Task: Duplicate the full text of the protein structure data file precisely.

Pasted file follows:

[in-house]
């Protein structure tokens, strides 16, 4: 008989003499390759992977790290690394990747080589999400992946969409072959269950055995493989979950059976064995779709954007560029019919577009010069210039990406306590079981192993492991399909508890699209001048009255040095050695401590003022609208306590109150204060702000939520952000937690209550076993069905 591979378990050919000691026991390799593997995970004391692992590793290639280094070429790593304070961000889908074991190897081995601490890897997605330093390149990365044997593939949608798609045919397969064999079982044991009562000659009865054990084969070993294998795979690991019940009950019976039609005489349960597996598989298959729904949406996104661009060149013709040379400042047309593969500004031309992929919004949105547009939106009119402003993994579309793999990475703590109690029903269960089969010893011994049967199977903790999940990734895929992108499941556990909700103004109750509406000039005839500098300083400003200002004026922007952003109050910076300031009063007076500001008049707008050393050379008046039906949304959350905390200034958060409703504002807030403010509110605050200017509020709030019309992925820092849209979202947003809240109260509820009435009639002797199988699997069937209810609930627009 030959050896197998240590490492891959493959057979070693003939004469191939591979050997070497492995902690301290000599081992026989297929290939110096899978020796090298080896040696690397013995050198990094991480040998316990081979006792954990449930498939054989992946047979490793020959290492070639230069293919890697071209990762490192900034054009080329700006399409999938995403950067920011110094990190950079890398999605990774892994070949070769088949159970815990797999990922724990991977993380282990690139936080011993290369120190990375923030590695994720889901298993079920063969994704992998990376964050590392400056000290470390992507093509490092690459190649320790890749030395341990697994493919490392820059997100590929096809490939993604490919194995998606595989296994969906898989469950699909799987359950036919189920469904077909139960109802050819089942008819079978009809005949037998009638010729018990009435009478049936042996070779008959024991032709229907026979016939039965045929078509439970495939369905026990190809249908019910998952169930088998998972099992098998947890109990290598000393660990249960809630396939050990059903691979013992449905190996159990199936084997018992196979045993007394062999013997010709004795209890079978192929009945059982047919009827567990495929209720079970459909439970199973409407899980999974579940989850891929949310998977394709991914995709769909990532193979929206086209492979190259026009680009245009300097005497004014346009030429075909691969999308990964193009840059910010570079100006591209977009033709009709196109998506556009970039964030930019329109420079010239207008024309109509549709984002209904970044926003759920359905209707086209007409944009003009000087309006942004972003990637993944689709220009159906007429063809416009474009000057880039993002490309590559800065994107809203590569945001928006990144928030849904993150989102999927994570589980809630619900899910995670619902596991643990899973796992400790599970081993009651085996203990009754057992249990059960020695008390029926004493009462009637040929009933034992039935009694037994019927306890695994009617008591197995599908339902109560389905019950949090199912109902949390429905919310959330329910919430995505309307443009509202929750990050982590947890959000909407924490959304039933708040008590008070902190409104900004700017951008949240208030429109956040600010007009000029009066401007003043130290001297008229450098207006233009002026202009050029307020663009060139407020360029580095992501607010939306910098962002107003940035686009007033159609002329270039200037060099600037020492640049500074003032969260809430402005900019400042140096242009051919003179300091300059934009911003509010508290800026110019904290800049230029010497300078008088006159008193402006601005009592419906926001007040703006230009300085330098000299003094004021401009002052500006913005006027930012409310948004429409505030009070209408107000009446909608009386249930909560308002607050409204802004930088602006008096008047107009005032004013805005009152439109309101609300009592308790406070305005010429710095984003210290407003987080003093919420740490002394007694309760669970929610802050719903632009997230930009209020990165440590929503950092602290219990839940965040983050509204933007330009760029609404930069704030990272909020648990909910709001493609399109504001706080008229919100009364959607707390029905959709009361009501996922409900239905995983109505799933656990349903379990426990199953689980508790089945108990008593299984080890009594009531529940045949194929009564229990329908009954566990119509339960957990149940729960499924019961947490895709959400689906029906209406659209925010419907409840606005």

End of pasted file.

[in-house]
């Protein structure tokens, strides 16, 4: 008989003499390759992977790290690394990747080589999400992946969409072959269950055995493989979950059976064995779709954007560029019919577009010069210039990406306590079981192993492991399909508890699209001048009255040095050695401590003022609208306590109150204060702000939520952000937690209550076993069905 591979378990050919000691026991390799593997995970004391692992590793290639280094070429790593304070961000889908074991190897081995601490890897997605330093390149990365044997593939949608798609045919397969064999079982044991009562000659009865054990084969070993294998795979690991019940009950019976039609005489349960597996598989298959729904949406996104661009060149013709040379400042047309593969500004031309992929919004949105547009939106009119402003993994579309793999990475703590109690029903269960089969010893011994049967199977903790999940990734895929992108499941556990909700103004109750509406000039005839500098300083400003200002004026922007952003109050910076300031009063007076500001008049707008050393050379008046039906949304959350905390200034958060409703504002807030403010509110605050200017509020709030019309992925820092849209979202947003809240109260509820009435009639002797199988699997069937209810609930627009 030959050896197998240590490492891959493959057979070693003939004469191939591979050997070497492995902690301290000599081992026989297929290939110096899978020796090298080896040696690397013995050198990094991480040998316990081979006792954990449930498939054989992946047979490793020959290492070639230069293919890697071209990762490192900034054009080329700006399409999938995403950067920011110094990190950079890398999605990774892994070949070769088949159970815990797999990922724990991977993380282990690139936080011993290369120190990375923030590695994720889901298993079920063969994704992998990376964050590392400056000290470390992507093509490092690459190649320790890749030395341990697994493919490392820059997100590929096809490939993604490919194995998606595989296994969906898989469950699909799987359950036919189920469904077909139960109802050819089942008819079978009809005949037998009638010729018990009435009478049936042996070779008959024991032709229907026979016939039965045929078509439970495939369905026990190809249908019910998952169930088998998972099992098998947890109990290598000393660990249960809630396939050990059903691979013992449905190996159990199936084997018992196979045993007394062999013997010709004795209890079978192929009945059982047919009827567990495929209720079970459909439970199973409407899980999974579940989850891929949310998977394709991914995709769909990532193979929206086209492979190259026009680009245009300097005497004014346009030429075909691969999308990964193009840059910010570079100006591209977009033709009709196109998506556009970039964030930019329109420079010239207008024309109509549709984002209904970044926003759920359905209707086209007409944009003009000087309006942004972003990637993944689709220009159906007429063809416009474009000057880039993002490309590559800065994107809203590569945001928006990144928030849904993150989102999927994570589980809630619900899910995670619902596991643990899973796992400790599970081993009651085996203990009754057992249990059960020695008390029926004493009462009637040929009933034992039935009694037994019927306890695994009617008591197995599908339902109560389905019950949090199912109902949390429905919310959330329910919430995505309307443009509202929750990050982590947890959000909407924490959304039933708040008590008070902190409104900004700017951008949240208030429109956040600010007009000029009066401007003043130290001297008229450098207006233009002026202009050029307020663009060139407020360029580095992501607010939306910098962002107003940035686009007033159609002329270039200037060099600037020492640049500074003032969260809430402005900019400042140096242009051919003179300091300059934009911003509010508290800026110019904290800049230029010497300078008088006159008193402006601005009592419906926001007040703006230009300085330098000299003094004021401009002052500006913005006027930012409310948004429409505030009070209408107000009446909608009386249930909560308002607050409204802004930088602006008096008047107009005032004013805005009152439109309101609300009592308790406070305005010429710095984003210290407003987080003093919420740490002394007694309760669970929610802050719903632009997230930009209020990165440590929503950092602290219990839940965040983050509204933007330009760029609404930069704030990272909020648990909910709001493609399109504001706080008229919100009364959607707390029905959709009361009501996922409900239905995983109505799933656990349903379990426990199953689980508790089945108990008593299984080890009594009531529940045949194929009564229990329908009954566990119509339960957990149940729960499924019961947490895709959400689906029906209406659209925010419907409840606005």